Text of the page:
Ultimate Guide to Travel Lingo

Updated June 1, 2020.

Every field has its own lingo. But with travel lingo, every traveler needs to be able to decipher it. So next time you look at your boarding pass or try to read a travel blog, just refer to this post and you’ll be in the know in no time!

Boarding Pass

This is what you might call your “ticket.” You flight number, boarding group number, boarding time, and departure time are all on this long strip of paper for your reference.

Boarding Time

This is the time boarding starts. You will board by Group Number, so make sure you look to see which group you’re in!

Direct Flight

Do not confuse this term with “non-stop”! Taking a “direct” flight only means that two flights have the same flight number, and that the flight stops enroute to its final destination before continuing on to its destination. You will have a layover if you take a direct flight, it will not be non-stop.

Flying into Narita (NRT), near Tokyo
For Practical Purposes: What to Do When You Miss Your Flight


This stands for “Flight Attendant.” I was reading this abbreviation in various blogs and travel forums, but it was years before I knew what it meant!

Fare Class

Your fare class is the amount of money you pay for your ticket. This is determined by your seat position in the plane and your upgrade eligibility. The lowest fare class will get you a middle seat next to the bathroom. The highest will put you in FIrst Class!

Flight Number

This is the one and only way you will know you’re getting on the right flight. Don’t look at the time or the destination to know, look at your flight number and listen for that flight number over the loud speaker when the airline employee announces your flight is boarding! There could be multiple flights to your destination, or even multiple flights scheduled to depart at the same time of day. Pay attention to your flight number.

Coming in for a landing!
Want a deal? How to Find Cheap Flights

High Season (or Peak Season)

This will be the busiest season at your destination. It’s different for anywhere you want to go. Fall is the most popular time to visit New England, but summer is the most popular time to visit much of Europe. You will run into larger crowds, longer lines, higher ticket prices, and perhaps the nicest weather. High season is the most popular time to visit a place for a reason!

Non-stop Flight

This is the kind of flight you always want. This is the kind of flight that takes you from Point A to Point B without any layovers. For more, see the often confused term “direct” above!

Off Season (or Off-peak Season)

The off season is the direct opposite of the “high season” mentioned above. There will be low crowds, no lines, less expensive flights, and perhaps less than stellar weather. Often museums, restaurants, and other popular attractions will be closed or have limited opening hours, so be sure to check on that if there is something particular you want to see or do. But you could score a huge deal on flights, hotels, and more!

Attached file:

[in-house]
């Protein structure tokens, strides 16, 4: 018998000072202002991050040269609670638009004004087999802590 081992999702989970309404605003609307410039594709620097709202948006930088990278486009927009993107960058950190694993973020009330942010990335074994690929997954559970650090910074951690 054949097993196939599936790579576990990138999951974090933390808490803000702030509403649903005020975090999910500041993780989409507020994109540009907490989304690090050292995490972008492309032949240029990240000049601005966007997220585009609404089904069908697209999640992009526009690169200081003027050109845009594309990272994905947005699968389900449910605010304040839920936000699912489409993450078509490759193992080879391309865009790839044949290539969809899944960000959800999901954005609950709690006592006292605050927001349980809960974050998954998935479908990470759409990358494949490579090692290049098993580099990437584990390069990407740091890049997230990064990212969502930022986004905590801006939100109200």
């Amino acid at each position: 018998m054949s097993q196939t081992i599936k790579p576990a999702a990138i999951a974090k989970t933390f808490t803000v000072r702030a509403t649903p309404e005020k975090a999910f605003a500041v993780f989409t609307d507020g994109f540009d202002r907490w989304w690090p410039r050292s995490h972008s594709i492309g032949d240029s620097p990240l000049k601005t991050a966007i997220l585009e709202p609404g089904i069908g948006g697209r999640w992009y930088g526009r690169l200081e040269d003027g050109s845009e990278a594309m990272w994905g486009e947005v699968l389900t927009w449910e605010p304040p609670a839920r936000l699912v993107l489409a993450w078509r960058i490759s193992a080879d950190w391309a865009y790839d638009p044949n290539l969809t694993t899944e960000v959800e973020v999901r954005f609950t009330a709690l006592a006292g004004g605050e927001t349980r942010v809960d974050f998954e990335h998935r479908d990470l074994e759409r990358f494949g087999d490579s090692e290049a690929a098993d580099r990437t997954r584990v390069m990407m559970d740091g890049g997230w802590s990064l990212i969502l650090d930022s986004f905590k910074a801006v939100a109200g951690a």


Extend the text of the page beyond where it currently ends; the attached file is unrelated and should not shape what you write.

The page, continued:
Flying into Marrakech
New to this flying thing? Check out Flying for Beginners: A Guide!

Shoulder Season

This is the best time to travel, in my opinion! You’ll find off season prices and crowds but high season hours and weather. For instance, Hawaii basically has high season in both summer and winter, but late spring and early fall are less crowded. Check into the “shoulder season” for your next destination!

Third Party

This one can kick you in the backside when you’re not looking. A “third party” is an entity that is kind of a “middle man” between you and the entity you’re buying from. For instance, popular travel-related third parties include Hipmunk, Orbits, Kayak, Priceline, etc. These sites are great for finding flight deals, but it’s never the best idea to buy from them instead of the airline directly (the third party site did not come up with that deal on their own, they found it for you on the airline’s website!).

Why should you never buy from a third party? Because if something happens (your flight is cancelled, you need to change something, the airline changes the departure time, etc.) the third party will tell you to call your airline, your airline will tell you to call the third party. You will never win. And you’ll be out the cost of your tickets. For more, check out my guide to Flight Finding Tools!

Always travel with the one you love!
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This is the dream, my friends! When you get an upgrade, it means you paid for a lower class of service, but you get to fly in a better class of service. For instance, paying for economy but getting upgraded to business class!

What travel lingo would you add to this list? Comment to let me know!

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2 responses to “Ultimate Guide to Travel Lingo”

  1. Open jaw ticket, circle fare, RTW (round the world) fare, interline baggage agreement, red-eye…very good travel info!

    1. That’s the master-class jargon for sure!✈️

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